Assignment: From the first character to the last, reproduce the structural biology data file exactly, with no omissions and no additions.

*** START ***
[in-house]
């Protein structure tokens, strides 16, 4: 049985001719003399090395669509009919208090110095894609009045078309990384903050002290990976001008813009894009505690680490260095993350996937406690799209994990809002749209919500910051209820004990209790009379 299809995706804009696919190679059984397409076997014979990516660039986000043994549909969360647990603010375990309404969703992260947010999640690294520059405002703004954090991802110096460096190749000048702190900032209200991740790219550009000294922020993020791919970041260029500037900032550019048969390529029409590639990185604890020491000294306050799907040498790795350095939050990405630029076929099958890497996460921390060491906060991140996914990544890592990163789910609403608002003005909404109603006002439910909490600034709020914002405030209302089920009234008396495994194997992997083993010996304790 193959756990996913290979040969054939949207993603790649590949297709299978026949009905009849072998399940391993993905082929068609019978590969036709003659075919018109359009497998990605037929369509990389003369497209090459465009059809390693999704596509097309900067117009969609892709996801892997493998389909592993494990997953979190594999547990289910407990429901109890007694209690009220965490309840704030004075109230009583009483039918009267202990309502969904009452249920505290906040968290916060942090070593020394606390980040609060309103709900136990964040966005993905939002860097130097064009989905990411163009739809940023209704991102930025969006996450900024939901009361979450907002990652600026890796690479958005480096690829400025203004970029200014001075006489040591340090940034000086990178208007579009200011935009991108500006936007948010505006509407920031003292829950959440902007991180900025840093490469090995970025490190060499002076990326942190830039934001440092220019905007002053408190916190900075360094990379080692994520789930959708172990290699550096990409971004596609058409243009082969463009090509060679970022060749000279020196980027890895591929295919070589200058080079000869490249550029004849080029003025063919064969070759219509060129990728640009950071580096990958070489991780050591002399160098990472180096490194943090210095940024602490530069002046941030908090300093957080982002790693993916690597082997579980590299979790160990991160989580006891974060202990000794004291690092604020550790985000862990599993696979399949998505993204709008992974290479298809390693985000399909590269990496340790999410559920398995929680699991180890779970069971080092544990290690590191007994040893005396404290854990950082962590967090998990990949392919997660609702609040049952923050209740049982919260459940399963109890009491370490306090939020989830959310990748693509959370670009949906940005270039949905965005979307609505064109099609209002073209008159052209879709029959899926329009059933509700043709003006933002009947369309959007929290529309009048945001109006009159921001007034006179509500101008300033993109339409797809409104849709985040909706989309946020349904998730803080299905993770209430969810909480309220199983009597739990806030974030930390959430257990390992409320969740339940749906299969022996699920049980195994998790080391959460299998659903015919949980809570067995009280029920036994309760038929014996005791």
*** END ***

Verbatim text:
[in-house]
């Protein structure tokens, strides 16, 4: 049985001719003399090395669509009919208090110095894609009045078309990384903050002290990976001008813009894009505690680490260095993350996937406690799209994990809002749209919500910051209820004990209790009379 299809995706804009696919190679059984397409076997014979990516660039986000043994549909969360647990603010375990309404969703992260947010999640690294520059405002703004954090991802110096460096190749000048702190900032209200991740790219550009000294922020993020791919970041260029500037900032550019048969390529029409590639990185604890020491000294306050799907040498790795350095939050990405630029076929099958890497996460921390060491906060991140996914990544890592990163789910609403608002003005909404109603006002439910909490600034709020914002405030209302089920009234008396495994194997992997083993010996304790 193959756990996913290979040969054939949207993603790649590949297709299978026949009905009849072998399940391993993905082929068609019978590969036709003659075919018109359009497998990605037929369509990389003369497209090459465009059809390693999704596509097309900067117009969609892709996801892997493998389909592993494990997953979190594999547990289910407990429901109890007694209690009220965490309840704030004075109230009583009483039918009267202990309502969904009452249920505290906040968290916060942090070593020394606390980040609060309103709900136990964040966005993905939002860097130097064009989905990411163009739809940023209704991102930025969006996450900024939901009361979450907002990652600026890796690479958005480096690829400025203004970029200014001075006489040591340090940034000086990178208007579009200011935009991108500006936007948010505006509407920031003292829950959440902007991180900025840093490469090995970025490190060499002076990326942190830039934001440092220019905007002053408190916190900075360094990379080692994520789930959708172990290699550096990409971004596609058409243009082969463009090509060679970022060749000279020196980027890895591929295919070589200058080079000869490249550029004849080029003025063919064969070759219509060129990728640009950071580096990958070489991780050591002399160098990472180096490194943090210095940024602490530069002046941030908090300093957080982002790693993916690597082997579980590299979790160990991160989580006891974060202990000794004291690092604020550790985000862990599993696979399949998505993204709008992974290479298809390693985000399909590269990496340790999410559920398995929680699991180890779970069971080092544990290690590191007994040893005396404290854990950082962590967090998990990949392919997660609702609040049952923050209740049982919260459940399963109890009491370490306090939020989830959310990748693509959370670009949906940005270039949905965005979307609505064109099609209002073209008159052209879709029959899926329009059933509700043709003006933002009947369309959007929290529309009048945001109006009159921001007034006179509500101008300033993109339409797809409104849709985040909706989309946020349904998730803080299905993770209430969810909480309220199983009597739990806030974030930390959430257990390992409320969740339940749906299969022996699920049980195994998790080391959460299998659903015919949980809570067995009280029920036994309760038929014996005791």